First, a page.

Victor Lana has published numerous stories, articles, and poems in literary magazines and online. His books In a Dark Time (1994), A Death in Prague (2002), Move (2003), The Savage Quiet September Sun: A Collection of 9/11 Stories (2005) and Like a Passing Shadow (2009) are available online and as e-books. He has won the National Arts Club Award for Poetry, but has concentrated mostly on fiction and non-fiction prose in recent years. He has worked as faculty advisor to school literary magazines and enjoys the creative process as a writer, editor, and collaborator. He has been with Blogcritics since July 2005, has edited many articles, was co-head sports editor with Charley Doherty, and now is a Culture and Society editor. He views Blogcritics as one of most exciting, fresh, and meaningful opportunities in his writing life.
  • Babeouf

    The reason why God gets the blame is simple. Its the fault of God should any God exist. After all If someone had the power to stop a train wreck and knew the wreck was coming and did nothing to stop it I would hold them to blame for the disaster occurring. God’s existence puts it in the dock. And the verdict is of course guilty. With time off for good behaviour the sentence is eternity.

  • Dr Dreadful

    At least people who claim that it was God’s will when something goes wrong are being consistent in thanking God when things go right.

    The ones who really annoy me are those who claim the blessings in their life could not have come about but for God, then absolve him of all responsibility for the bad things that happen to them.

    Professional athletes are probably the worst offenders with their public prayers of thanks for their triumphs. You don’t ever see them thanking God, or indeed acknowledging him in any way, when they lose.

  • Costello

    A better question is why are people still believing in God? That seems more pathetic

  • Doug Hunter+

    #3

    The mystical feel of life? Science demonstrates we are nothing but a predestined chemical reaction acting out the bonds among the H, O, and C in our head, yet our feeling of consciousness creates an illusion of freewill. These feelings create the desire for some supernatural or religious understandings and those feelings are harnessed by organized religion.

    I admit it’s quite peculiar. Why I am I here to witness this life when it is just a chemical reaction? Cannot C, H, and O bond and unbond without me. I realize as I type this that it’s not my choice, it’s some ion placed there by the genes my parents were destined to give me according the nutrition that I absorbed bonding covalently with the next atom over triggering a cascade of reactions that fired the neuron that induced me to continue. I have zero control over that, so what is my purpose? (I spent an inordinate amount of time trying to outwit predestination as a youth…. ados kf-48gf4-mfpf… did you see that shit coming? Unfortunately, the scientific answer is yes)

  • Doug Hunter+

    Should read ‘placed there by my genes’ above. Ah, the old their, they’re and there… trips up a few of us at times. Don’t blame me though , I had no choice in the matter.

  • Baronius

    Victor, as a Catholic, wouldn’t you consider the life, death, and resurrection of Jesus to be a direct divine intervention?

  • http://viclana.blogspot.com/ Victor Lana

    Yes, Baronius, a spiritual intervention to be sure. Jesus manifestation as human was physical, as was his death, but it was to harness the spiritual tides and not the earthly ones.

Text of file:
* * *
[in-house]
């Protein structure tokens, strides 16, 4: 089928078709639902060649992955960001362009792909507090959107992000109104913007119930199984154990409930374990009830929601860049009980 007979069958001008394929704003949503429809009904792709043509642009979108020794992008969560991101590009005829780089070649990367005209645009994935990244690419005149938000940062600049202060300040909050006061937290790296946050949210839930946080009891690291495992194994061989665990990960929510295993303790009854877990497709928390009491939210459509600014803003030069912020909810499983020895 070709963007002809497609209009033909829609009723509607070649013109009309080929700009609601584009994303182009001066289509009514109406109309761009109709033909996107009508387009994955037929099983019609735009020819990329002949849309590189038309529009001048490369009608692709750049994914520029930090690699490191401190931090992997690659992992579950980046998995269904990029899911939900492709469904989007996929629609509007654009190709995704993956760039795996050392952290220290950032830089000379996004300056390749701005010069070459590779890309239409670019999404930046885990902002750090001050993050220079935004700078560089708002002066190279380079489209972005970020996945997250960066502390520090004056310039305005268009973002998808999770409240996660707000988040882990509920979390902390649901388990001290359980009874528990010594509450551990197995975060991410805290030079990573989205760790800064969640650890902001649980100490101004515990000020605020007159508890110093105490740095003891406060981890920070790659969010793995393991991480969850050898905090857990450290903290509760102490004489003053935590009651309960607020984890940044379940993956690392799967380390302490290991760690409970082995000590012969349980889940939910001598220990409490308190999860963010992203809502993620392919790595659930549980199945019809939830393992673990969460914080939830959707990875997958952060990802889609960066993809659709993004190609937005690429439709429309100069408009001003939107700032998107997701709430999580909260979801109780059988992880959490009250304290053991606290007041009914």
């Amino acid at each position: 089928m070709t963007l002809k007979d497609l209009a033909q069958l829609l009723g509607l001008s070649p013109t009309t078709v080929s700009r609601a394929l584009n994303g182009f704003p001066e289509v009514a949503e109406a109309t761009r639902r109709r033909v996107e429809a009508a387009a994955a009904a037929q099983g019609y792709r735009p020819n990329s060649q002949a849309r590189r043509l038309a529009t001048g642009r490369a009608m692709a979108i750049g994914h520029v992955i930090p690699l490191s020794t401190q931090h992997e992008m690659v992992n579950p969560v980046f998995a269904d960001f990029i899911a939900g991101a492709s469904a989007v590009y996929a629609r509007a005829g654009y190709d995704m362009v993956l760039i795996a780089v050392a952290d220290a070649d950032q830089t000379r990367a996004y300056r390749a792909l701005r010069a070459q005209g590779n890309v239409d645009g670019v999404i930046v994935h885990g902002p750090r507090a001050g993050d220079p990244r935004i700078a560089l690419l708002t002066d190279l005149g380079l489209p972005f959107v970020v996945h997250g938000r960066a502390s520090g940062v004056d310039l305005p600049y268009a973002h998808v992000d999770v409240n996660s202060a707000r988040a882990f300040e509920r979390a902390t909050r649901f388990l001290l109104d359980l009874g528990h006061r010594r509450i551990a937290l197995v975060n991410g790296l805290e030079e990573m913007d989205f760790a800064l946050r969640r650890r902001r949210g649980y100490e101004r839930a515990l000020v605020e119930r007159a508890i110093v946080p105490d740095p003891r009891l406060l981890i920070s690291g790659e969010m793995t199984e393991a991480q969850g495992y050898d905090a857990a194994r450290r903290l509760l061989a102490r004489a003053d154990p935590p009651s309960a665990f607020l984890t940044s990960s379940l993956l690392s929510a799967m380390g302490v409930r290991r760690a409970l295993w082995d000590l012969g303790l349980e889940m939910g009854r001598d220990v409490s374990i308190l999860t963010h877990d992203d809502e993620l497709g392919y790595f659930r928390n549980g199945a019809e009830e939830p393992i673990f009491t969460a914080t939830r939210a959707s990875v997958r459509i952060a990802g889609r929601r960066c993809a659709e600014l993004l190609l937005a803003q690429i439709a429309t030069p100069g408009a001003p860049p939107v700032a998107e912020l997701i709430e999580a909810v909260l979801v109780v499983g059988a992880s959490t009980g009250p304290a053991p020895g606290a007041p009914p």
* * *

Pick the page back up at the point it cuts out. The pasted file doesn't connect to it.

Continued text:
If you examine all of the miracles attributed to Jesus, absolutely none of them change the physical world (you could argue changing water into wine was physical as was the multiplying loaves and fish).

    There is a spiritual mission to his whole ministry. When Pilate confronts him he says his kingdom is not of this world. His reign is meant to be in another place, all elevated to the spiritual plane.

  • Baronius

    Leprosy isn’t physical? Blindness from birth? Uncontrolled bleeding? Deafness? Death?

    Calming a storm? Walking on water? Helping someone else to walk on water?

  • http://viclana.blogspot.com/ Victor Lana

    In #7 I used just two examples, but all of these other miracles you mention are spiritual and involve faith of the recipient. A frequent response from Jesus is “Your faith has saved you.” The physical miracle is always inspired by great faith.

    While I understand that calming a storm seems like a physical manifestation, it was in response to the faith of those followers Jesus loved. None of these things were done to alter the physical world negatively like a great flood or earthquake or rock from outer space.

    Of course, the whole Jesus story can be seen as an intervention in earthly matters, but none of the results are meant to be earth bound. Jesus didn’t die on the cross for our physical selves but for our spiritual ones.

  • Baronius

    There is a spiritual dimension to the miracles, sure. The spiritual realm is more important than the physical. But those miracles took place in the physical realm as well.

    Humans are both physical and spiritual beings. Jesus didn’t neglect either aspect. The Church seeks to serve both sets of needs, through the spiritual and corporal acts of mercy. The Church has always fought against heresies that deny the physical, and has always called for restraint in saintly mortification. We even have a sacrament that lets you bang your wife. And we believe that in the Eucharist, Jesus is present, body and blood, soul and divinity. So it’s very risky to try to separate the spiritual from the physical in Catholic thinking.

  • Dr Dreadful

    all of these other miracles you mention are spiritual and involve faith of the recipient.

    Miracles by definition involve faith. Without faith they are simply remarkable happenings that may or may not be explainable.

  • Baronius

    He means it in a different sense than you do.

    If I read this right, Victor is saying that Jesus’s miracles required the faith of the other participant as an initiator (“your faith has saved you”). Dread is saying that after the event in question has taken place it requires faith to designate it as a miracle. In both senses you could say that miracles involve faith.

  • Dr Dreadful

    Yes. Jesus is simply telling the witness that his faith is what made the miracle work.

  • roger nowosielski

    @12

    Just as hope is often cited as a major factor in the patients (miraculous?) recovery from an illness (as opposed to resignation).